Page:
• JEJ (Jejunostomy) and PEG feeding tubes;
  • Tracheostomy training;
  • BIPAP (Bilevel Positive Airway Pressure) and CPAP (Continuous Positive Airway Pressure);
  • Inserting gastronomy devices;

Training was provided to the nursing staff employed within the service. A rolling training schedule and CPD programme has also been developed and integrated into the working year for all the nursing team and a week of specialist updates and training by the nursing staff at UHM is integrated into the service.

The nursing leads have also created of a suite of guidance documents to support and enable staff to refresh and check practice throughout the year and these are widely available within the service. In line with these training developments, the nurse leads have also developed a Standard Operating Procedure to improve physical health interventions for children with a severe learning disability and complex health needs, to enhance the understanding and awareness of care needs amongst staff.

Adding value

Better outcomes – Nursing staff have anecdotally reported they feel more empowered and confident in their skills and abilities when caring for children using the service. To date, approximately 80% of nurses within the service have been fully trained and effectively undertaken all relevant clinical procedures. This figure continues to increase as the roll out of the training continues. Physical health interventions are being delivered in a manner that supports best practice and evidence-based clinical guidance. A reduction in clinical incidents relating directly to the health needs of children who require in-situ feeding tubes has also been noted.

Better experience – Registered Nurse and Support Worker knowledge and awareness of the clinical procedures has increased. This includes recognition across the wider Trust of the specialist nature of the nursing care offered by the Short Breaks Services. Although there has been no direct feedback sought from patients regarding staff education and training, the new approach to care has been positively received by both staff and patients, their families and carers. Families have anecdotally reported they feel confident that nurses are delivering the best care to their children, as the service strives to have the right education and training and enhancing skills, knowledge and understanding.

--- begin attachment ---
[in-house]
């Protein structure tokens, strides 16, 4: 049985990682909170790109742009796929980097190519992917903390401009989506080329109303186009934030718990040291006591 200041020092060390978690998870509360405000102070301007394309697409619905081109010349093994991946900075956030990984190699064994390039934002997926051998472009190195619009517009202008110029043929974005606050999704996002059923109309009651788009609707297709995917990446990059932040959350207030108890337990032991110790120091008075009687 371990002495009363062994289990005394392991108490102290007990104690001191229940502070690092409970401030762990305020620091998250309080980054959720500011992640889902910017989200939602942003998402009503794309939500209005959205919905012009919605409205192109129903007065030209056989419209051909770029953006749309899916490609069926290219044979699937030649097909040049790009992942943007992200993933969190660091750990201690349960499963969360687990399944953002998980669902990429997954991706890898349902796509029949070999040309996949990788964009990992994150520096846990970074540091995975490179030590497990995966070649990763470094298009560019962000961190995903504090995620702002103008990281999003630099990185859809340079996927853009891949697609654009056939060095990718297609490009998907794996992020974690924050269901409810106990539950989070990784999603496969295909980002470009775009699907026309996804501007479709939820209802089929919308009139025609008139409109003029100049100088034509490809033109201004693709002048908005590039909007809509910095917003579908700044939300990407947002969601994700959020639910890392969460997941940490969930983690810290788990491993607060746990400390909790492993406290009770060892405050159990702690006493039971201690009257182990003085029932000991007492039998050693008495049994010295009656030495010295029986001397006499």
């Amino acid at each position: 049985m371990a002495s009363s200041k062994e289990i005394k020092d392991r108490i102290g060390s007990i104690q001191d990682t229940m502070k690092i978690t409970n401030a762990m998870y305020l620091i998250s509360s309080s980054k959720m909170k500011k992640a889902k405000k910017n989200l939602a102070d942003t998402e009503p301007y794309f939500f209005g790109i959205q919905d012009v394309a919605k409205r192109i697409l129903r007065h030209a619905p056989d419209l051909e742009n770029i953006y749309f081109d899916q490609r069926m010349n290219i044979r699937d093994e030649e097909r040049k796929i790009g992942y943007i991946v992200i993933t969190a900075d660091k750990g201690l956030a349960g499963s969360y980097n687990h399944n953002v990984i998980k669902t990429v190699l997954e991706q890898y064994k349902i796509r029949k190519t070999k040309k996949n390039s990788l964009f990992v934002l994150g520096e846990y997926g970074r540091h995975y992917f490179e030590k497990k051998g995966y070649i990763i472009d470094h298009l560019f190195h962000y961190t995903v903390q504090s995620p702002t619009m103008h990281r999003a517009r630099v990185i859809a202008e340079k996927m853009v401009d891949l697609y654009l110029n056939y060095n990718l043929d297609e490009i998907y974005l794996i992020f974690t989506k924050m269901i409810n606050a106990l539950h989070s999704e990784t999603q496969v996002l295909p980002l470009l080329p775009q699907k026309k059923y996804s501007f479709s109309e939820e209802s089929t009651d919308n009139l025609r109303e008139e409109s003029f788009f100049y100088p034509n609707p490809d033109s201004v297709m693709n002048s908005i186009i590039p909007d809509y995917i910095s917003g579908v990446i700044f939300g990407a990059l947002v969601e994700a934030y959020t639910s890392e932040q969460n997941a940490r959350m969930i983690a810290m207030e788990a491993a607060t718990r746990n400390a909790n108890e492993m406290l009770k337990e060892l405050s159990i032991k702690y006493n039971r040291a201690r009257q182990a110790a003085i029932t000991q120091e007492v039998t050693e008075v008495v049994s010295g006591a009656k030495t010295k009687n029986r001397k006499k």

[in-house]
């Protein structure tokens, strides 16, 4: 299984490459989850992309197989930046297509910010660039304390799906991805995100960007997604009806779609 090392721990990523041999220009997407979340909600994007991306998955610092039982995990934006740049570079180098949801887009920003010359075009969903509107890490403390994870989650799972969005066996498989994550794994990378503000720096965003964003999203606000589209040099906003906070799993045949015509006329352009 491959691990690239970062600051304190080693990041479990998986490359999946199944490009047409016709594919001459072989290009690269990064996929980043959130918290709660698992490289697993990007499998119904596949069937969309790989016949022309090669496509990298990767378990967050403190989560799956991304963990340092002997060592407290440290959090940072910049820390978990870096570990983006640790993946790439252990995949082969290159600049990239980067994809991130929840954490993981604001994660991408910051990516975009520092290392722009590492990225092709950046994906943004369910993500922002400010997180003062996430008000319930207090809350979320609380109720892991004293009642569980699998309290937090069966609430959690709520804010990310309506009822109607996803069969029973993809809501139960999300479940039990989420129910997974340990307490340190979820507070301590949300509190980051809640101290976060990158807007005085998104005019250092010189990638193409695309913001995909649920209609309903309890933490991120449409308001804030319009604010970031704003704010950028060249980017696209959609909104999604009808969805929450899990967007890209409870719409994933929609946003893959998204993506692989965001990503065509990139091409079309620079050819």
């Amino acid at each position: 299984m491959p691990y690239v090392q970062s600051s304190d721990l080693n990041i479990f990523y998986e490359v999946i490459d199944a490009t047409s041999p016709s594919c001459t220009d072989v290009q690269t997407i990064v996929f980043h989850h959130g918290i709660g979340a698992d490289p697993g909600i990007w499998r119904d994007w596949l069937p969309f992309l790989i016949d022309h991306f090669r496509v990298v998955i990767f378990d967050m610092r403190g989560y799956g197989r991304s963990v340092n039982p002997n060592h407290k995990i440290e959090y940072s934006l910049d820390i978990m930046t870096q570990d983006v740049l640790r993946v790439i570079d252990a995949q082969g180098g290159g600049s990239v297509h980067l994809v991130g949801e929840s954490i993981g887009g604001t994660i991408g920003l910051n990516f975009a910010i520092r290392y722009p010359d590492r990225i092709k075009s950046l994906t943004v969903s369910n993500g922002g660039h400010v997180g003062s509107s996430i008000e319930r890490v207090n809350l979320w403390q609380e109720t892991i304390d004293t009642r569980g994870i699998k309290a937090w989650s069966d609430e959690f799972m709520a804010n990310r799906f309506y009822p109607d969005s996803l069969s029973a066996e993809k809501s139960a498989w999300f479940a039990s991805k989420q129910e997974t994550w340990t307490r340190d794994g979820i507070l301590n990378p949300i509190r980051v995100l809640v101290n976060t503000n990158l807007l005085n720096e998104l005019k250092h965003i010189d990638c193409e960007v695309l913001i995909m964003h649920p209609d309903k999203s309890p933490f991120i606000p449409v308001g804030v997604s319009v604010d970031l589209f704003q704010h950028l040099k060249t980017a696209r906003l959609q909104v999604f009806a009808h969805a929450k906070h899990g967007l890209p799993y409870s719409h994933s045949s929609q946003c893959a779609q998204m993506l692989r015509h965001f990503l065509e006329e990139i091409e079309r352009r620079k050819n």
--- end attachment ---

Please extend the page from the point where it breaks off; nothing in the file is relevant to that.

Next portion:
Better use of resources – Following the programme, the nursing team report they are more confident in dealing with complex situations and know where to seek help if required. Feedback shows that they feel empowered to be more flexible with the medical support they provide to children and young people who use the service. Prior to the change, nursing staff may have supported specific children, guided by their needs, whereas the unit now has a more versatile and empowered nursing team who are able to support any of the children at any stage of their stay. An additional resource benefit has also been that the Short Break Service now works more closely in partnership with the specialist nursing teams at UHM, ensuring a better wrap-around service of evidence-based, high quality nursing practice which is helping to reduce duplication.

Challenges and lessons learnt for implementation

The value of partnership working and sharing good practice is crucial to success, so building local networks and relationships is a must.

It is important to undertake an effective training needs analysis and ensure that the commissioning of the training supports the longer term CPD requirements of the staff.

Finding the time to allow staff to access education, training and development can be challenging. However, it is essential to providing a high quality, safe and effective service.

Invest time in the nursing team to hear their voice, support them to understand the change and the benefits, and invest in asking them what they need.

Find out more

For more information contact: